International Electronic Journal of Mathematics Education

International Electronic Journal of Mathematics Education Indexed in ESCI
Pre-Service and In-Service Teachers’ Views of the Sources of Students’ Mathematical Difficulties
APA
In-text citation: (Bingolbali et al., 2011)
Reference: Bingolbali, E., Akkoç, H., Ozmantar, M. F., & Demir, S. (2011). Pre-Service and In-Service Teachers’ Views of the Sources of Students’ Mathematical Difficulties. International Electronic Journal of Mathematics Education, 6(1), 40-59. https://doi.org/10.29333/iejme/260
AMA
In-text citation: (1), (2), (3), etc.
Reference: Bingolbali E, Akkoç H, Ozmantar MF, Demir S. Pre-Service and In-Service Teachers’ Views of the Sources of Students’ Mathematical Difficulties. INT ELECT J MATH ED. 2011;6(1), 40-59. https://doi.org/10.29333/iejme/260
Chicago
In-text citation: (Bingolbali et al., 2011)
Reference: Bingolbali, Erhan, Hatice Akkoç, Mehmet Fatih Ozmantar, and Servet Demir. "Pre-Service and In-Service Teachers’ Views of the Sources of Students’ Mathematical Difficulties". International Electronic Journal of Mathematics Education 2011 6 no. 1 (2011): 40-59. https://doi.org/10.29333/iejme/260
Harvard
In-text citation: (Bingolbali et al., 2011)
Reference: Bingolbali, E., Akkoç, H., Ozmantar, M. F., and Demir, S. (2011). Pre-Service and In-Service Teachers’ Views of the Sources of Students’ Mathematical Difficulties. International Electronic Journal of Mathematics Education, 6(1), pp. 40-59. https://doi.org/10.29333/iejme/260
MLA
In-text citation: (Bingolbali et al., 2011)
Reference: Bingolbali, Erhan et al. "Pre-Service and In-Service Teachers’ Views of the Sources of Students’ Mathematical Difficulties". International Electronic Journal of Mathematics Education, vol. 6, no. 1, 2011, pp. 40-59. https://doi.org/10.29333/iejme/260
Vancouver
In-text citation: (1), (2), (3), etc.
Reference: Bingolbali E, Akkoç H, Ozmantar MF, Demir S. Pre-Service and In-Service Teachers’ Views of the Sources of Students’ Mathematical Difficulties. INT ELECT J MATH ED. 2011;6(1):40-59. https://doi.org/10.29333/iejme/260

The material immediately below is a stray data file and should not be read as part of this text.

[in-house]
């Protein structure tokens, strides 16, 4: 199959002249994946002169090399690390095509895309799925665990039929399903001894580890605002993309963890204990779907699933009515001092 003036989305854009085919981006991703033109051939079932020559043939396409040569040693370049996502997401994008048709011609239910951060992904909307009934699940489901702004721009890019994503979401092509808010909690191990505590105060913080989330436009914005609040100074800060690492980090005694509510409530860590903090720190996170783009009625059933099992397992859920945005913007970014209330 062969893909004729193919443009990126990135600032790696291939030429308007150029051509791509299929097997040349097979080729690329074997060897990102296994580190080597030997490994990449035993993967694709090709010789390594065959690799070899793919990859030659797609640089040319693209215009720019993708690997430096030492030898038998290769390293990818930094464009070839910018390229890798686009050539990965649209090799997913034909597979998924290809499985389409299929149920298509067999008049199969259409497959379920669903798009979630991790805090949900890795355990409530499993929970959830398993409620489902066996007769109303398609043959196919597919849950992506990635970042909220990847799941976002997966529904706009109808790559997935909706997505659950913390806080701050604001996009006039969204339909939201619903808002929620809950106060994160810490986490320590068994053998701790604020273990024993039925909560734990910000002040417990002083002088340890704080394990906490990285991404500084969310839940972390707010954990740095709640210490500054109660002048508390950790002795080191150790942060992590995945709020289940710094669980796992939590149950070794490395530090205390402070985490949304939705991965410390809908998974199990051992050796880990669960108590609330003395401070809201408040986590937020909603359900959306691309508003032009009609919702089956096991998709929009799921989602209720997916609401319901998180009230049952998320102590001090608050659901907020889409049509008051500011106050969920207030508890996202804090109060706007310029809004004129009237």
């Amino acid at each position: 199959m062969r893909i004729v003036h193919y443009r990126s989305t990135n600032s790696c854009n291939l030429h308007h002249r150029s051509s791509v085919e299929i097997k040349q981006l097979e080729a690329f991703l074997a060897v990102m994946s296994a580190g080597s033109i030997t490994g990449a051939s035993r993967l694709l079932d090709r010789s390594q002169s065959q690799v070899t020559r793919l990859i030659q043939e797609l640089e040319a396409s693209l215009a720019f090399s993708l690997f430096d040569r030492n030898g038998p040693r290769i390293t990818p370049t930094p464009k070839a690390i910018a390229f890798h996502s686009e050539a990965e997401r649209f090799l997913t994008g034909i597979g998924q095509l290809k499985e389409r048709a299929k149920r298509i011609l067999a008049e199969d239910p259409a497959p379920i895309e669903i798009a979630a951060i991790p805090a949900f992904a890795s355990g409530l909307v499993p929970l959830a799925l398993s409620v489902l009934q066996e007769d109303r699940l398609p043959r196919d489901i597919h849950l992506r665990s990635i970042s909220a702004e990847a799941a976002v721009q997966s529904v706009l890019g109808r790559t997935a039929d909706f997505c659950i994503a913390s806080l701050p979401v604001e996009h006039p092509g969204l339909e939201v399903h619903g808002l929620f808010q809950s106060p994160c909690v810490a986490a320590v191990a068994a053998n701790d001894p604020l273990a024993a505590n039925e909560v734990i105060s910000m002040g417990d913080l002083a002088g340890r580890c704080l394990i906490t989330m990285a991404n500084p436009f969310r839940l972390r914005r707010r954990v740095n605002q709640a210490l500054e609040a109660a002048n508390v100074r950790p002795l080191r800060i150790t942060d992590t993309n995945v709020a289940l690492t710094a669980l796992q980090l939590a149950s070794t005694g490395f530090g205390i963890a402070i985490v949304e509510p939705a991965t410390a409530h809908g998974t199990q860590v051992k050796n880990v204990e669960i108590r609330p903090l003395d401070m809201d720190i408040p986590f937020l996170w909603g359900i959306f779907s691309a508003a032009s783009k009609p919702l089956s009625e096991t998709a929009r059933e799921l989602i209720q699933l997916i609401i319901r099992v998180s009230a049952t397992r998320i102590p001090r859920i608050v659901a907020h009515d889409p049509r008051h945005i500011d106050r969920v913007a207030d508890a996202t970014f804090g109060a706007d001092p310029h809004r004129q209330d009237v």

Abstract

This paper examines the views of pre-service and in-service teachers with regard to the sources of students' mathematical difficulties. A group of 40 pre-service mathematics, 15 in-service mathematics and 15 in-service elementary teachers participated in this study. Questionnaires are used as data collection tools to see what the participants think about the sources of student difficulties. The notion of "obstacles to learning" is used as a framework to analyze the collected data. The analysis is carried out on the basis of three main categories to which participant teachers attribute students' difficulties: epistemological causes, psychological causes and pedagogical causes. The data analysis reveals that both pre-service and in-service teachers tend to attribute students' difficulties to student-related factors, namely psychological causes. We discuss the findings in terms of these three sources of learning difficulties, educational implications and note the usefulness of the employing the “obstacles to learning framework” in examining not only students' learning difficulties but also teachers' views of the sources for student difficulties.

References

  • Akbulut, K. & Işık, A. (2005). Limit kavramının anlaşılmasında etkileşimli öğretim stratejisinin etkinliğinin incelenmesi ve bu süreçte karşılaşılan kavram yanılgıları [The effect of interactive teaching strategies on the comprehension of the limit concept and the misconceptions met during this process]. Kastamonu Eğitim Fakültesi Dergisi [Kastamonu Journal of School of Education], 13(2), 497-512.
  • Akkoç, H., Bingolbali, E., & Ozmantar, F. (2008). Investigating the technological pedagogical content knowledge: A case of derivative at a point. In O. Figueras, & A. Sepúlveda (Eds.), Proceedings of the Joint Meeting of the 32nd Conference of the International Group for the Psychology of Mathematics Education, and the XXX North American Chapter (Vol. 2, pp.17-24). Morelia: PME.